Born a legalist, made a Pharisee
I like the Royal Navy adverts on the radio at the moment. A young (to me anyway) person describes what they do in the Navy. Then they say “Born in Stoke Poges (or wherever) made in the Navy.” The reality is that we are all born legalists but if we are not careful, we can be made into Pharisees. Spurgeon once preached, “Beloved, the legalist [in us] is a great deal older than the Christian. If I were a legalist today, I should be some fifteen or sixteen years older than I am as a Christian; for we are all born legalists.”
How is that? Well, we are born thinking that we can earn and deserve heaven. We are born to resist grace, because it says some uncomfortable things about us just before we get the free gift of eternal life. We can’t earn it, we don’t deserve it, but we get it anyway! Legalism is believing that your law-keeping and your performance is what earns favour and acceptance from God. Pharisees take it a step further; they add to legalism knowledge, tradition and superiority. But it is all on the outside, it is all outward observance, with no heart or love for God or others. As author Marshall Seagal puts it “We are born legalists. But Pharisees are informed legalists.” They are graceless in themselves and with others.
So how can we avoid becoming a 21st Century Pharisee? What are the symptoms of being a Pharisee?
1) They don’t do what they say, v.3b-12
They don’t practice what they preach. They make heavy burdens for people, neither helping them or applying them to themselves. Beware of a gap between what you say you believe and what you actually believe and do. Sure we all have ongoing sin in our lives – what excuses are you making for it, or are you putting sin to death with the help of brothers and sisters in Christ?
2) They do everything to be seen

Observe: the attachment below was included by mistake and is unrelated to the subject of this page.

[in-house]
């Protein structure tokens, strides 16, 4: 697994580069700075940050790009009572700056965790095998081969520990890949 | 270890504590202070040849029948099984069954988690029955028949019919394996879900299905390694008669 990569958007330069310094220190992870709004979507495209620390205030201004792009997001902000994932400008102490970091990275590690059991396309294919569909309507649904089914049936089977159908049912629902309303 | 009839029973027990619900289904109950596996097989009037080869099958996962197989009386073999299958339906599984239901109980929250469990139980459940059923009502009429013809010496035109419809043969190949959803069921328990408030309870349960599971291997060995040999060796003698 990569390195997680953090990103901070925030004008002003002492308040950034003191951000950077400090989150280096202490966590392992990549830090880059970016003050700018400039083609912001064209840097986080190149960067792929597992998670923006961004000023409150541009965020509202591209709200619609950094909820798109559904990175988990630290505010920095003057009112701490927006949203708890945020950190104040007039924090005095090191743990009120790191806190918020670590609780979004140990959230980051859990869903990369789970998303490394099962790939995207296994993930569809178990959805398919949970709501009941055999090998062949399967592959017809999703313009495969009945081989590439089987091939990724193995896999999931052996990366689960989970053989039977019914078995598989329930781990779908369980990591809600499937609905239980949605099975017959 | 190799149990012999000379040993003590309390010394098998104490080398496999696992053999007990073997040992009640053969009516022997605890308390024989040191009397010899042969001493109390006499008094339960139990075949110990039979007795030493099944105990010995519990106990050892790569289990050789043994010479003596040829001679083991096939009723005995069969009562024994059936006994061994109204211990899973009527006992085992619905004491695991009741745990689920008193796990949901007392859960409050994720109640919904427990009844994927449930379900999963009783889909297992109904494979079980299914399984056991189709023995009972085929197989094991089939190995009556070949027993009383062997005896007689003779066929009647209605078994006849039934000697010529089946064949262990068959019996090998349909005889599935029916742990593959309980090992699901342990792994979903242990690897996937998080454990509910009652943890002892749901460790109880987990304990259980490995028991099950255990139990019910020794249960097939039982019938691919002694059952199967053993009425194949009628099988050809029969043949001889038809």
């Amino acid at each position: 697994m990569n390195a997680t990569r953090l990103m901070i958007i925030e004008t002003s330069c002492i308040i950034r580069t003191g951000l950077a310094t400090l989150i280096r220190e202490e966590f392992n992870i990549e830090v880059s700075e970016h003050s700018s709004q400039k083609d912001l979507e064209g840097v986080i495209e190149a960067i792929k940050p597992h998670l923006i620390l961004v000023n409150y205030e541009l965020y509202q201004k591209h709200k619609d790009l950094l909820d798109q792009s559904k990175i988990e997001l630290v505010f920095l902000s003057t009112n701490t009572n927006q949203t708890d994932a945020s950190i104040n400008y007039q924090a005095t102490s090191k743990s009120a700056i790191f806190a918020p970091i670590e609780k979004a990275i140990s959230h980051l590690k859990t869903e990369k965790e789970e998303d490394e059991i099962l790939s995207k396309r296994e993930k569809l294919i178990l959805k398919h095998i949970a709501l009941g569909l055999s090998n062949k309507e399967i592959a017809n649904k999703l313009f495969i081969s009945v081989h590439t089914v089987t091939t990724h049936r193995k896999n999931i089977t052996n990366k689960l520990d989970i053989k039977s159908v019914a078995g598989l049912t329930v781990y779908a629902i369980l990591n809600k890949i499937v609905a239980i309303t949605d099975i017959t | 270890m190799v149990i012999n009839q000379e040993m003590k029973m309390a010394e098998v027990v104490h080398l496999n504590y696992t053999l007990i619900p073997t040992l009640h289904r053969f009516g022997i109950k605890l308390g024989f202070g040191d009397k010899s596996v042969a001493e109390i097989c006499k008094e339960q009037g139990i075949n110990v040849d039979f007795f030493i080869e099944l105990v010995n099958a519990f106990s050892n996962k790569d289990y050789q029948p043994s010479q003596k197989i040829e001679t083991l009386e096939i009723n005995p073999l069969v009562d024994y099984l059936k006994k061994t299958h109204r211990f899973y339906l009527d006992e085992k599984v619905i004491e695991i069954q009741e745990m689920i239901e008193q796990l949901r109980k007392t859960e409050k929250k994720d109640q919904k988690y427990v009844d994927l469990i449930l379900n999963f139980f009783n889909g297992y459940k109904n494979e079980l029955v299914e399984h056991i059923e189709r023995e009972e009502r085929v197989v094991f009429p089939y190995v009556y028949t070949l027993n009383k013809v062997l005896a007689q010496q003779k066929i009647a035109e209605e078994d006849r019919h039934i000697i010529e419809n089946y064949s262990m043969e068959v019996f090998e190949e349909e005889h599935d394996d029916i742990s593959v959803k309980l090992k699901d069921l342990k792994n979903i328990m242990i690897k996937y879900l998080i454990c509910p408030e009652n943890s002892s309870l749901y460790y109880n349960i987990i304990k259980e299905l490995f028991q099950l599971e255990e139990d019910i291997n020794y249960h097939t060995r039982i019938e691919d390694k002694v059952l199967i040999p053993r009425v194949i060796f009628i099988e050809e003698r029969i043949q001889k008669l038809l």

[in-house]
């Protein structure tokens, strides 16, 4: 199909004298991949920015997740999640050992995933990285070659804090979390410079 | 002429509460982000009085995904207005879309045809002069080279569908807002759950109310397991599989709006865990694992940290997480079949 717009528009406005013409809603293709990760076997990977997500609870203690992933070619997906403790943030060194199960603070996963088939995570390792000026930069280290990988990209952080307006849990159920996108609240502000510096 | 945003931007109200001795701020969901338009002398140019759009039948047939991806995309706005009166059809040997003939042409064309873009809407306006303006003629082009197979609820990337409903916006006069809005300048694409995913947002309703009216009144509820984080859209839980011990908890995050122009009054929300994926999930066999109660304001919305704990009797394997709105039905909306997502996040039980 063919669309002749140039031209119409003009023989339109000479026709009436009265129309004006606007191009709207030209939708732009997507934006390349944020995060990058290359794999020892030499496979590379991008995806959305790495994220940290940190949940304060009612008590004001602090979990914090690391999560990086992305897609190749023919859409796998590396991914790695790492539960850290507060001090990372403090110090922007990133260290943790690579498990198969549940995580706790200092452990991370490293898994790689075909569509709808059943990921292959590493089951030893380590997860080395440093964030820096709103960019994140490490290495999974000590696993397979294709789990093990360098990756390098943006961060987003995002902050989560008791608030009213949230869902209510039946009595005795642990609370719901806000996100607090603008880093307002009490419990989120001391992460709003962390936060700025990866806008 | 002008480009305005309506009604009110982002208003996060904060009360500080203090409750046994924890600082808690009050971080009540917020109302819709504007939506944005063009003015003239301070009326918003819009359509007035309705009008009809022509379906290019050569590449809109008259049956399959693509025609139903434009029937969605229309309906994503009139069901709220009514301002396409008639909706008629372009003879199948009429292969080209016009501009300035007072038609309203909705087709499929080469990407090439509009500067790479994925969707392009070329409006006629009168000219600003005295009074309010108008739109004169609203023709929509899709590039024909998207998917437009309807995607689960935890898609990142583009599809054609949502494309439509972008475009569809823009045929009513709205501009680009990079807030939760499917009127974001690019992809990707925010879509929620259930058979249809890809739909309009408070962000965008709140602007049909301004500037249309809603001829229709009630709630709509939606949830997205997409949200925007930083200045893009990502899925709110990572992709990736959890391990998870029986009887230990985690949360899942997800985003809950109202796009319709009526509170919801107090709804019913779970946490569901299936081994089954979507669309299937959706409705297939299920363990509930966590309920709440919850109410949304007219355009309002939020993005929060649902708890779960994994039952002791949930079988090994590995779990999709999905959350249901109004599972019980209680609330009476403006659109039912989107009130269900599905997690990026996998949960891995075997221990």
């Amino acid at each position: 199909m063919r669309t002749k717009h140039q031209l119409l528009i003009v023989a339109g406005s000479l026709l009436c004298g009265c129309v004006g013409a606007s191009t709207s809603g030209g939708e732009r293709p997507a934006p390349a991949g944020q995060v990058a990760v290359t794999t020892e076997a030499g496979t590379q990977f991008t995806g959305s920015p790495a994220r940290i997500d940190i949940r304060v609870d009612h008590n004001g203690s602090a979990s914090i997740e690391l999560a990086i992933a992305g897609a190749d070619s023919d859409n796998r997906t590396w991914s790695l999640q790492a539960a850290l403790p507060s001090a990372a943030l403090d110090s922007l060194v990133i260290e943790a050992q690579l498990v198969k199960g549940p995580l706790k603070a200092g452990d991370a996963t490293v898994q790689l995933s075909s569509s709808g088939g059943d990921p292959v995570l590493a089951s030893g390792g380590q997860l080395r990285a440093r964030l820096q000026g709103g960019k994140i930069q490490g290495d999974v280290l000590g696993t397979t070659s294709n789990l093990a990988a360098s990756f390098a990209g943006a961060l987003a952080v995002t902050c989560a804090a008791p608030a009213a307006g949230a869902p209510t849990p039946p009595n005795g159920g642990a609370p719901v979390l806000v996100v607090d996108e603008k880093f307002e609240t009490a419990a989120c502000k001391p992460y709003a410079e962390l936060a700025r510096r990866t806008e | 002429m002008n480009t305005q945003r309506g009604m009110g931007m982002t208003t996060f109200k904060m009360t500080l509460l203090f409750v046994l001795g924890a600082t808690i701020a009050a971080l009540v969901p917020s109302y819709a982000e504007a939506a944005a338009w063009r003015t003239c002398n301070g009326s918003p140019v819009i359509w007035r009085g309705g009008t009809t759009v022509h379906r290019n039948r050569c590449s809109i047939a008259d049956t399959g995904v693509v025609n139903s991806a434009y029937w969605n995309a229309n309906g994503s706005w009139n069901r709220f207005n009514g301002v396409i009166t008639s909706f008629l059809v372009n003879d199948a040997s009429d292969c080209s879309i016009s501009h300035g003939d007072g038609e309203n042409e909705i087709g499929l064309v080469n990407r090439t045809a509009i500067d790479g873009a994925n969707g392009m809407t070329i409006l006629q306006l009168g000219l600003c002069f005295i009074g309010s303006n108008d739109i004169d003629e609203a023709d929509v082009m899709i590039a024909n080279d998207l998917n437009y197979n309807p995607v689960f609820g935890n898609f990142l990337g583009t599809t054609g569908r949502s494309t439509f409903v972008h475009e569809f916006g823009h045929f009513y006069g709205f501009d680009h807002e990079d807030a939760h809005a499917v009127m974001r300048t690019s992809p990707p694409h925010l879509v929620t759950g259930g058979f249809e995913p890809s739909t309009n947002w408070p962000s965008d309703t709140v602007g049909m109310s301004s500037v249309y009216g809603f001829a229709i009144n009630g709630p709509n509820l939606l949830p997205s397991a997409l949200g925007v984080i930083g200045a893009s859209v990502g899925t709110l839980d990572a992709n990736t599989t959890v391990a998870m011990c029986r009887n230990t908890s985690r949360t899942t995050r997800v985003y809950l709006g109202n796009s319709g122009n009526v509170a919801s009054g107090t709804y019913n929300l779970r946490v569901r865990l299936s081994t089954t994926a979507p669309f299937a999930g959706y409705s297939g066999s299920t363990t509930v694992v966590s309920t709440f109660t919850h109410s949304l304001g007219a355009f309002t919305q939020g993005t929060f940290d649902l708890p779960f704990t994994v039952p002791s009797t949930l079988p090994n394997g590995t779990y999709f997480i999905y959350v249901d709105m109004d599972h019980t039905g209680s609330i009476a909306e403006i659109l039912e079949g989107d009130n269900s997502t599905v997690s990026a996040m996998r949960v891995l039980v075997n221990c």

Jesus goes on, “They do all their deeds to be seen by others” (Matthew 23:5). The Pharisees prayed to be seen by others (Matthew 6:5); they served the poor to be seen by others (Matthew 6:2); they obeyed the Scriptures to be seen by others (Matthew 6:1). Their reward was being seen by others. Jesus gives grace freely and also rewards how we live in the good of, and under, grace – “Beware of practising your righteousness before other people in order to be seen by them, for then you will have no reward from your Father who is in heaven” (Matthew 6:1). Live for an audience of One.
3) Pharisees keep people from grace
“You shut the kingdom of heaven in people’s faces. For you neither enter yourselves nor allow those who would enter to go in. Woe to you, scribes and Pharisees, hypocrites! For you travel across sea and land to make a single proselyte, and when he becomes a proselyte, you make him twice as much a child of hell as yourselves.” (Matthew 23:13–15). Pharisaism is contagious – living from the head and looking down on others makes sons and daughters of hell, not heaven.
4) Adding traditions to the Word of God.
I was once told to get saved and get my hair cut by a street preacher. My reply was ‘I am saved and what’s my hair got to do with it?’ Pharisees add their biases, prejudices and traditions to what is clearly commanded to make it acceptable. Tradition can be great when it is carried on in faith. But doing it because we have always done it this way, when clearly God has moved on, is foolishness.
5) Pharisees don’t love the poor, the sick and the sinners
They may tithe their spices and herbs but ignore justice, mercy and faithfulness. They despised the people Jesus was healing, because they didn’t want to get their hands dirty. Pharisees find every little bit of the law to walk the long way around the half-dead man lying in the middle of the road right in front of them (Luke 10:31–32). Grace filled people have died to themselves, and live for the needs and interests of others, whoever God has placed in our path.
6) Pharisees cover sin instead of confessing and repenting
Jesus uses the analogy of their ritual cleaning of the cup and leaving the inside dirty, to illustrate this. It is all for outward show, not inside heart work. Peter later refuses to have his feet washed and then when Jesus insists, asks for a bath. Grace gave us a bath when we came to Christ, but sometimes we need to wash our feet when they get stinky in the world. You are forgiven, God’s wrath is turned away (propitiation), but at times you need a bit of a wash so that your conscience is cleansed (expiation). We don’t live condemned all the time – there is now no condemnation. The phrase ‘I’m feeling convicted’ is not helpful either as we are now not guilty! Sometimes the Spirit will reveal something that displeases the Lord and then we can confess and be cleansed of a bad conscience. Hallelujah! Pharisees though, like to look good, so won’t confess and that sin gets worse and becomes a worse habit!
Let’s flee from Pharisaism and its need to look good on the outside. Allow the Lord to keep filling you on the inside with His love and power to be more like Jesus.